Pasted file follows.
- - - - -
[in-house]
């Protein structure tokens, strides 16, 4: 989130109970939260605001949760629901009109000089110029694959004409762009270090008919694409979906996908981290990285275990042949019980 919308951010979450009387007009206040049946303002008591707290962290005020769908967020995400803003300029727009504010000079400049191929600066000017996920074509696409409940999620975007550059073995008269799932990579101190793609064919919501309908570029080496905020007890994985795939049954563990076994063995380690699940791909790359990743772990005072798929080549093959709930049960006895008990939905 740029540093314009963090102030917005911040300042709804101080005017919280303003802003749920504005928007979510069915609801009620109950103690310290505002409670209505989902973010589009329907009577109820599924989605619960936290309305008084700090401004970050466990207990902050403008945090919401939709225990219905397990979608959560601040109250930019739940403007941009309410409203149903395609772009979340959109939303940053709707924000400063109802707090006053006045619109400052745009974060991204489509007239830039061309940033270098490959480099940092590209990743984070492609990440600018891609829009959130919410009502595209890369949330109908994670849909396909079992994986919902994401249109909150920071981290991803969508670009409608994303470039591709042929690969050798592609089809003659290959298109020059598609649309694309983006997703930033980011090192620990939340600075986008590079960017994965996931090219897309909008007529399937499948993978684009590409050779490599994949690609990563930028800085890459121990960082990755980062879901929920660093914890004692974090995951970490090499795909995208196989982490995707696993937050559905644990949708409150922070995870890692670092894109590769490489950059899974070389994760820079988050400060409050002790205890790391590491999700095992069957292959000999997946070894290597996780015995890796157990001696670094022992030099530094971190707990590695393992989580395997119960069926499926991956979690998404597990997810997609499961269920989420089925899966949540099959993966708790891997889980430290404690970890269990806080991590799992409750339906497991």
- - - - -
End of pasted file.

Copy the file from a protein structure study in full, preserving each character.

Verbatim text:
[in-house]
């Protein structure tokens, strides 16, 4: 989130109970939260605001949760629901009109000089110029694959004409762009270090008919694409979906996908981290990285275990042949019980 919308951010979450009387007009206040049946303002008591707290962290005020769908967020995400803003300029727009504010000079400049191929600066000017996920074509696409409940999620975007550059073995008269799932990579101190793609064919919501309908570029080496905020007890994985795939049954563990076994063995380690699940791909790359990743772990005072798929080549093959709930049960006895008990939905 740029540093314009963090102030917005911040300042709804101080005017919280303003802003749920504005928007979510069915609801009620109950103690310290505002409670209505989902973010589009329907009577109820599924989605619960936290309305008084700090401004970050466990207990902050403008945090919401939709225990219905397990979608959560601040109250930019739940403007941009309410409203149903395609772009979340959109939303940053709707924000400063109802707090006053006045619109400052745009974060991204489509007239830039061309940033270098490959480099940092590209990743984070492609990440600018891609829009959130919410009502595209890369949330109908994670849909396909079992994986919902994401249109909150920071981290991803969508670009409608994303470039591709042929690969050798592609089809003659290959298109020059598609649309694309983006997703930033980011090192620990939340600075986008590079960017994965996931090219897309909008007529399937499948993978684009590409050779490599994949690609990563930028800085890459121990960082990755980062879901929920660093914890004692974090995951970490090499795909995208196989982490995707696993937050559905644990949708409150922070995870890692670092894109590769490489950059899974070389994760820079988050400060409050002790205890790391590491999700095992069957292959000999997946070894290597996780015995890796157990001696670094022992030099530094971190707990590695393992989580395997119960069926499926991956979690998404597990997810997609499961269920989420089925899966949540099959993966708790891997889980430290404690970890269990806080991590799992409750339906497991």